2. Historical Process

Let me start by explaining the historical process and some of the key terms as the whole issue of textual criticism is quite technical and complex. First, Ehrman is indeed well trained under Bruce Metzger in textual criticism. But thankfully we have people like Dan Wallis, a professor at Dallas Theological Seminary, who has written a standard 2nd year Greek textbook and perhaps most importantly, he has started a ministry for the study of New Testament Manuscripts. Dan has permission to photograph some Greek manuscripts which had never been catalogued before as they were buried in the archives of certain churches. Dan is a phenomenal textual critic, every bit as good as Bart Ehrman. I would like to say that either you are a text critic or you have a life because the science is so technical that you don’t have time to explore anything else.

The first key term is autographs, which is used to describe the original written documents. So when Paul sat down and added the emanuances out of Romans, that piece of parchment is called the autograph. These autographs were all written on parchments; on biodegradable forms of material. We don’t have any autographs; we have none of the originals and I don’t know of anyone who claims that we do. But what we do have are thousands and thousands of manuscripts which are simply copies. So when Paul wrote the letter to the Romans, what we call the autograph, and sent it to the Roman church; other churches would have found out about this great letter and they would have wanted copies of it to keep. Those copies are called manuscripts and if you look in the footnote of your Bible, sometimes it will say MS which is singular for manuscript or MSS. And in comparing these manuscripts, you will find that they are different in places and these differences are called variants. If you have three differences for one word, those are three different variant readings. So, you have to see that there are different kinds of variants, autographs, manuscripts and variant readings. So, this was the historical process to make copies which were distributed to others. Some of these are variants of omission or addition. In other words, there will be one manuscript that will have a word or a phrase and another manuscript that will not have that word or phrase. Mark 16 and John 8 are two of the longest variant passages. Another example is the last sentence of the Lord’s Prayer, ‘for thine is the Kingdom, power, glory forever, amen. Clearly we know that this was added centuries later. Jesus never said this as part of the Lord’s Prayer. We also know that the church tended to make things a little loftier, and this certainly fits into that category. And we know that Jesus never said that part of the prayer.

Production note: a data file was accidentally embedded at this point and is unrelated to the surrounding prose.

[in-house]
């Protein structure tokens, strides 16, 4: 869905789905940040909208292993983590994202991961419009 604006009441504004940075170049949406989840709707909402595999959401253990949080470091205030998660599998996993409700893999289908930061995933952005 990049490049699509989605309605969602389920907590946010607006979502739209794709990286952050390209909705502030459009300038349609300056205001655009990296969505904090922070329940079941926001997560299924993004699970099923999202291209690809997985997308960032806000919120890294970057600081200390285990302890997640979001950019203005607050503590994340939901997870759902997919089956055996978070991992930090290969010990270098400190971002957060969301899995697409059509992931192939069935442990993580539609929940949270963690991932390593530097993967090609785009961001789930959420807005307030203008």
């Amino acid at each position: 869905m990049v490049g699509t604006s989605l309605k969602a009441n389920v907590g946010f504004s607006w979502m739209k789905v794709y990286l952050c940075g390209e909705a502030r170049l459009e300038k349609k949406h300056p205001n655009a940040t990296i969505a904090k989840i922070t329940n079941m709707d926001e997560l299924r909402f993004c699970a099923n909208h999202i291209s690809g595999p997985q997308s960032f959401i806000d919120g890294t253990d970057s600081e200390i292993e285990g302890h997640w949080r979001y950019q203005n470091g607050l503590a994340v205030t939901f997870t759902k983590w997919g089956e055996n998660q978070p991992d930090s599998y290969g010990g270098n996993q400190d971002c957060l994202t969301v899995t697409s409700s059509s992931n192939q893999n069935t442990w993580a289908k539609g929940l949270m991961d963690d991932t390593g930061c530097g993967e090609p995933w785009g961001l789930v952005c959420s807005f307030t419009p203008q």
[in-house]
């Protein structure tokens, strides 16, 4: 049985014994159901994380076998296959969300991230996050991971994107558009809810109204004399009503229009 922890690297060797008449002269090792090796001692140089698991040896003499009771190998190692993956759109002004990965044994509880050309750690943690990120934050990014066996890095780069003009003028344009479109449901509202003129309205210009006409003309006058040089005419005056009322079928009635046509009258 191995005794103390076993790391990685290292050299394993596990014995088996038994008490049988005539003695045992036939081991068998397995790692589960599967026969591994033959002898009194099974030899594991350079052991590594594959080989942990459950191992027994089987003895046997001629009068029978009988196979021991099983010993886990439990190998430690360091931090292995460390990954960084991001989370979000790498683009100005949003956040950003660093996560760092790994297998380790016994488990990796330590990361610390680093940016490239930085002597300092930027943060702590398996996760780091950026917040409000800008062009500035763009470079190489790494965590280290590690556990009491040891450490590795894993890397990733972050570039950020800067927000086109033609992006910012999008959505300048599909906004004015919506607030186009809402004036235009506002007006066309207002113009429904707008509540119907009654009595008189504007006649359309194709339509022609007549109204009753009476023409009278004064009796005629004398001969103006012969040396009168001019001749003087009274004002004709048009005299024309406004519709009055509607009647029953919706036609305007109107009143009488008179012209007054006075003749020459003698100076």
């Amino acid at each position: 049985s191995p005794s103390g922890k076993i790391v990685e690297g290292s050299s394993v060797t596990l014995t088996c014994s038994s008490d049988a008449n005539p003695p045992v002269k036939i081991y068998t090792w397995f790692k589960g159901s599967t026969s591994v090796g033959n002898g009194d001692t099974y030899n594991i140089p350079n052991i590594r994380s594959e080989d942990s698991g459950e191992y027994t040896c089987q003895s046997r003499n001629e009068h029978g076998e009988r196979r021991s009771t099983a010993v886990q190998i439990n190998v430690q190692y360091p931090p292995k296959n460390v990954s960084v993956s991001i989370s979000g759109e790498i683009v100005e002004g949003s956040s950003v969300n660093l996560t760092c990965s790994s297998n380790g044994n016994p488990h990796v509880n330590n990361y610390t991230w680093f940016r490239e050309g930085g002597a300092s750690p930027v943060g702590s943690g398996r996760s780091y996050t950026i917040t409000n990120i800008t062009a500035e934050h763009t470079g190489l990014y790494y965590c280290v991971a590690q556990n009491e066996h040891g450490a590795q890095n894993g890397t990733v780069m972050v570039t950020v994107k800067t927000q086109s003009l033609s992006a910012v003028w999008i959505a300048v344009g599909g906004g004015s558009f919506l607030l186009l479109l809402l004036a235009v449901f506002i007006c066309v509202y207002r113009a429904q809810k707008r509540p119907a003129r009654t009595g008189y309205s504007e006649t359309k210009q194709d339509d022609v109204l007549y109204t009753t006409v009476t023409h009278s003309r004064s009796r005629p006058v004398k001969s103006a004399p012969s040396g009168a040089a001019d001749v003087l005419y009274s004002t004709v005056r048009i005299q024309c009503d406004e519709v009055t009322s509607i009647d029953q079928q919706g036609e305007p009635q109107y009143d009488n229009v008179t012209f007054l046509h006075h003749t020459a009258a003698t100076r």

3. Types of Variants

We have another passage in John 5:4 where Jesus goes to the pool and there is someone who has been there for thirty-eight years; Jesus asked the man what he was doing there. Modern translations leaven out verse 4 which says, ‘the angel of the Lord will come down and stir up the water and the first person in would be healed.’ We know that John never wrote that sentence; it was added later. You can see why a scribe would be writing along and question why this person was lying there for thirty-eight years. There is a tradition that an angel of the Lord would come down, so you can understand how easy it would be for a scribe to add that sentence. Another interesting illustration is in Matthew 17:21. Right before this there is an exoticism of an evil spirit from a boy. Jesus was angry because of their lack of faith and in modern translations, verse 21 is usually left out where it says, ‘However, this kind does not go out except by prayer and fasting.’ There is usually a footnote that says that some manuscripts include something similar to Mark 9:29 saying, ‘this kind can come out by nothing but prayer and fasting.’ This verse does belong in the Bible. It happens when the disciples ask why they couldn’t cast the demon out of the person. The reason for this addition is from a Scribe who tried to get the Gospel to agree with each other. So, these are illustrations of the possibility that there were additions or passages deleted.